The night started, and it was amazing. Even removing Sting’s retirement was perhaps the best night of wrestling I’ve ever attended live. Bryan Danielson and Eddie Kingston went to war, FTR and the Blackpool Combat Club started slow but were able to cook up a hell of a tag team match, Will Ospreay and Konosuke Takeshita absolutely killed it in a high energy match that left us all speechless.

But I’m not here to talk about the rest of the card. If you haven’t watched it though, do so, it is pro wrestling done at its high octane best. I try not to gatekeep, but if you hated AEW Revolution, maybe just stop watching AEW; it’s not for you.

But no, after the very good three-way was finished, it was time. The anticipation began to build, and you could feel the excited tension inside the arena. The Young Bucks came out to thunderous boos and disdain. Fuck these punks. How dare they show nothing but disrespect and disdain to our hero. They were WWE in tag team form, looking to embarrass and ridicule the legend just like the actual company had. Darby Allin came out, and we gave him his flowers. He had been an excellent tag team partner to Sting and deserved praise for his role.

Then the moment came, Sting’s video package began to play. “Thank you Sting” echoed throughout the arena. I had tears in my eyes. I can get very emotional over wrestling; this was a perfect moment to let the tears come out. Then the music played, and his sons came out as past iterations of Sting. Beautiful. Then the man himself came out and we all applauded, we all cheered, we all called out to our hero one last time.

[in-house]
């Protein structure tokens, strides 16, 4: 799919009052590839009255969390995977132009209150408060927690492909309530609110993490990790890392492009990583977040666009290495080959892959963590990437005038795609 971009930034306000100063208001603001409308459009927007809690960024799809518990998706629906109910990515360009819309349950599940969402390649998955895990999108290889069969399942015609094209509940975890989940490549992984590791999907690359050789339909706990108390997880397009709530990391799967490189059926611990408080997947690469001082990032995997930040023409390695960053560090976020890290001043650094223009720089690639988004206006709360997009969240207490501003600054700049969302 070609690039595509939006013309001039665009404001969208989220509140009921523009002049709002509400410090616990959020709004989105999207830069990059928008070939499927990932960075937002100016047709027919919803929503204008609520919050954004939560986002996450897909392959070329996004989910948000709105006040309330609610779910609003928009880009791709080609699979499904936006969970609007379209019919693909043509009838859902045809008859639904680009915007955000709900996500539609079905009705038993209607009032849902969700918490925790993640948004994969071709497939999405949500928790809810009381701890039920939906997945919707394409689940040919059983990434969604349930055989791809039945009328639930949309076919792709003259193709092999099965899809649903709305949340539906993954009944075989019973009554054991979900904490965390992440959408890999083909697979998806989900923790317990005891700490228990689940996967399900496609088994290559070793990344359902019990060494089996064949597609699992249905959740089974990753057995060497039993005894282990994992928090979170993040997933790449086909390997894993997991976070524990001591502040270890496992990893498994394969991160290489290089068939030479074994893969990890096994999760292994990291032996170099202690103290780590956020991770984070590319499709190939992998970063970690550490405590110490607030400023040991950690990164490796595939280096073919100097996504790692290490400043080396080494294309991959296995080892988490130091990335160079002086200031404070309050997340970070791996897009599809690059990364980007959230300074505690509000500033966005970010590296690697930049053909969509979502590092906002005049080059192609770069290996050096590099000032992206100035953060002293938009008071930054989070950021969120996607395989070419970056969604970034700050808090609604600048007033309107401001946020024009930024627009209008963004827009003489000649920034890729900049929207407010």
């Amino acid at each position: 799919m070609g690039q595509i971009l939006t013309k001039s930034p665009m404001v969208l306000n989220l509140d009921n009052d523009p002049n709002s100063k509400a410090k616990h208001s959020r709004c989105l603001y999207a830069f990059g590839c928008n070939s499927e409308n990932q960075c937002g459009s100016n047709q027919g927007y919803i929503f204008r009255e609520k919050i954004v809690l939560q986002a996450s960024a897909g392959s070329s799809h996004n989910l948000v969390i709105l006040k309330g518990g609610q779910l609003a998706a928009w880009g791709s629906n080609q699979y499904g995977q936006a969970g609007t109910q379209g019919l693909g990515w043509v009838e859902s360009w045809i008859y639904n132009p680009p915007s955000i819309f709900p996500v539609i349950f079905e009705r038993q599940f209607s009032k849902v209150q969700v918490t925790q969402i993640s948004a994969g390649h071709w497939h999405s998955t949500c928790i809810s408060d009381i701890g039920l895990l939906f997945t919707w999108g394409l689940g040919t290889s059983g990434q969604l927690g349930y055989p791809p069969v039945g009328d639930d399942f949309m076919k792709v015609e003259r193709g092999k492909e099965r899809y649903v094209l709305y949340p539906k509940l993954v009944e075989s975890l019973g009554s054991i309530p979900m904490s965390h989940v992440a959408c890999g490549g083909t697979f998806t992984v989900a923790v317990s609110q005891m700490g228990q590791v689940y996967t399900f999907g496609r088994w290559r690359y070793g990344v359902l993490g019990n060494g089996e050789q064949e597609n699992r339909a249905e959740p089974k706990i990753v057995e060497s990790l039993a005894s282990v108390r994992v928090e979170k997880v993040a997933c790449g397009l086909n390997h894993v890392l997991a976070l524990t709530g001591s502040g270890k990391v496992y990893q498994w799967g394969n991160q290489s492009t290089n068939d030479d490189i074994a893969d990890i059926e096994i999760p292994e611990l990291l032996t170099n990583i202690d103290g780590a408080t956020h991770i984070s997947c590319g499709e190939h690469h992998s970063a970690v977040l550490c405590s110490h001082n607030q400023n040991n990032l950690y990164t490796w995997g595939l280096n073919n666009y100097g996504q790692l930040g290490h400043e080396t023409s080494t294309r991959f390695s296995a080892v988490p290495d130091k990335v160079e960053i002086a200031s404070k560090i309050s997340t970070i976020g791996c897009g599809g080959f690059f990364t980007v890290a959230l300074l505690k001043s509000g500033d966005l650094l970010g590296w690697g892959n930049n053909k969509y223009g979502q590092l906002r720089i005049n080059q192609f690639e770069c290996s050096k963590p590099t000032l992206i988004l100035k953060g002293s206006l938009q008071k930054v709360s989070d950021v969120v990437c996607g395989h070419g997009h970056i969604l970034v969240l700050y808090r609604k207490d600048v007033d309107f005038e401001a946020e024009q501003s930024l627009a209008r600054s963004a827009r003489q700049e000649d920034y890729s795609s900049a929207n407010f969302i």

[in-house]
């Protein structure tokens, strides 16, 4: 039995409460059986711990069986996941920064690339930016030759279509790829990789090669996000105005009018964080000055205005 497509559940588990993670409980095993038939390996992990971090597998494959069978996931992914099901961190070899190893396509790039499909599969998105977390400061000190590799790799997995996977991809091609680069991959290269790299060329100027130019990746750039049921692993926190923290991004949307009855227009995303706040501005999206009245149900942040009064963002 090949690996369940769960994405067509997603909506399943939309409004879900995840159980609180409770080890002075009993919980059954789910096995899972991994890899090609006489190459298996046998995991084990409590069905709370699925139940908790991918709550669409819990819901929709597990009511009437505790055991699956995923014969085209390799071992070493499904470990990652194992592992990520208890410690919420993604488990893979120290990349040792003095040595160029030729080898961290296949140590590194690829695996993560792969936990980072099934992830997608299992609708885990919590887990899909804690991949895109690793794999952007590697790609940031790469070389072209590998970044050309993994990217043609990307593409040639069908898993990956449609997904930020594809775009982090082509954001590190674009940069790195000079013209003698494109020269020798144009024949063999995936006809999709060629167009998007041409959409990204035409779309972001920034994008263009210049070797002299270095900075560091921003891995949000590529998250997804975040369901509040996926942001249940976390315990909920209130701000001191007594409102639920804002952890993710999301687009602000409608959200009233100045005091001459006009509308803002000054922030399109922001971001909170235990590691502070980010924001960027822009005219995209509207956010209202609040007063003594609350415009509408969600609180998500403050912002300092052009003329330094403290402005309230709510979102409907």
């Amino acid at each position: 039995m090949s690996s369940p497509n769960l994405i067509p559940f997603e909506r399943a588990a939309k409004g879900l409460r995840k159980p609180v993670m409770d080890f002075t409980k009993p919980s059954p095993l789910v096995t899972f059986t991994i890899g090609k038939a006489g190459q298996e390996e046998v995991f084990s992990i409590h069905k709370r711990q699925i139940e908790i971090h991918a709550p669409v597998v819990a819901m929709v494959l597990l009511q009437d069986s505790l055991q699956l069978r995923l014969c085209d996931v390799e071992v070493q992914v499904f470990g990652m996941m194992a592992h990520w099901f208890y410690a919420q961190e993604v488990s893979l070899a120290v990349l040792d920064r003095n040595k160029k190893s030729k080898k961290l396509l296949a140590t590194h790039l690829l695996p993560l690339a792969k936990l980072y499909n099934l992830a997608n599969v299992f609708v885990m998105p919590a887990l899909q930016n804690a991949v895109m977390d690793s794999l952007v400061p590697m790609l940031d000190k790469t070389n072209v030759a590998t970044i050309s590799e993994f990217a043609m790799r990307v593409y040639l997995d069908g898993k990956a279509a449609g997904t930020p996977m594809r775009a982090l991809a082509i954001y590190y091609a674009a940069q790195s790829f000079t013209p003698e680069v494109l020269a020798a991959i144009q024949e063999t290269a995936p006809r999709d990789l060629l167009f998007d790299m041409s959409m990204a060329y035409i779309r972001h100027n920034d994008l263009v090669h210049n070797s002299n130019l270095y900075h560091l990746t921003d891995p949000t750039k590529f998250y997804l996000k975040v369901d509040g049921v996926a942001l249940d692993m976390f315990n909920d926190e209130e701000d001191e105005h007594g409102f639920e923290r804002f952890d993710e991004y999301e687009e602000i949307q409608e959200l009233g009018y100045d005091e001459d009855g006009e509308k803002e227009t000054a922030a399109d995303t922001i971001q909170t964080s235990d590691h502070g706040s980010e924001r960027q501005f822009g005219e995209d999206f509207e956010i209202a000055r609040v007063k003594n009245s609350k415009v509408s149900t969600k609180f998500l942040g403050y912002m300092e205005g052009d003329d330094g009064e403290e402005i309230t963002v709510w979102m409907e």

I won’t play by play the match; I will say it was as perfect as I could’ve asked for. The stain of WWE’s treatment was washed away by the magic of pro wrestling, by the magic of Sting. In his sixties, Sting took bumps he had no need to take, but he did it for the love of it all. Darby Allin took an absolutely insane swanton through glass putting him out of commision and leaving our hero to fend for much of the rest of the match. I clutched my heart, because it was in that moment nine year old me realized…she needed Sting to over come and win. “Going out on your back,” be damned. I wanted Sting to win. We ALL wanted Sting to win. And it was unlikely. At every pin attempt, we felt it would be the end, that his career would come down in defeat… THEN IT WOULDN’T BE THE END. Sting kept defying, kicking out, and hyping up, surviving and being the never-dying legend we always knew he was.

Then Sting won with his Scorpion Deathlock, and we all exploded. SWEET RELIEF! SWEET REJOICING! PRO WRESTLING AT IT’S ABSOLUTE BEST. A beautiful five star spectacle. Yes there was smoke, yes there was mirrors, and yes in any other situation this probably wouldn’t of hit five stars, but it all clicked, it all mattered, it was all special, and it was all special. I started to cry as Sting gave his post-match goodbyes.

Not a person was leaving, not a person was exiting. We hung on every word, taking it in, soaking it in, showing our hero nothing but respect and appreciation. Then the entire AEW locker room came out to show respect and Sting exit the ring for the last time. Nine-year-old me and 41-year-old me embraced in that moment. Child and adult joined together, in that moment, tears coming from our eyes as we watched the most magical ending to a pro wrestling career ever. Chills. I hope every wrestling fan can feel how I felt on this night at some point in their fandom.

I will never forget March 3, 2024. A night of appreciation and admiration to a legend that truly deserved it. A legend that got the send off we never thought he get. Wrongs, righted. Injustices corrected, and I will always be thankful to AEW for the magical few years we got of Sting. It was handled masterfully and with class, and I will always treasure it. Pro wrestling is an ugly business, but this, all of this, was beautiful.

Thank you Sting.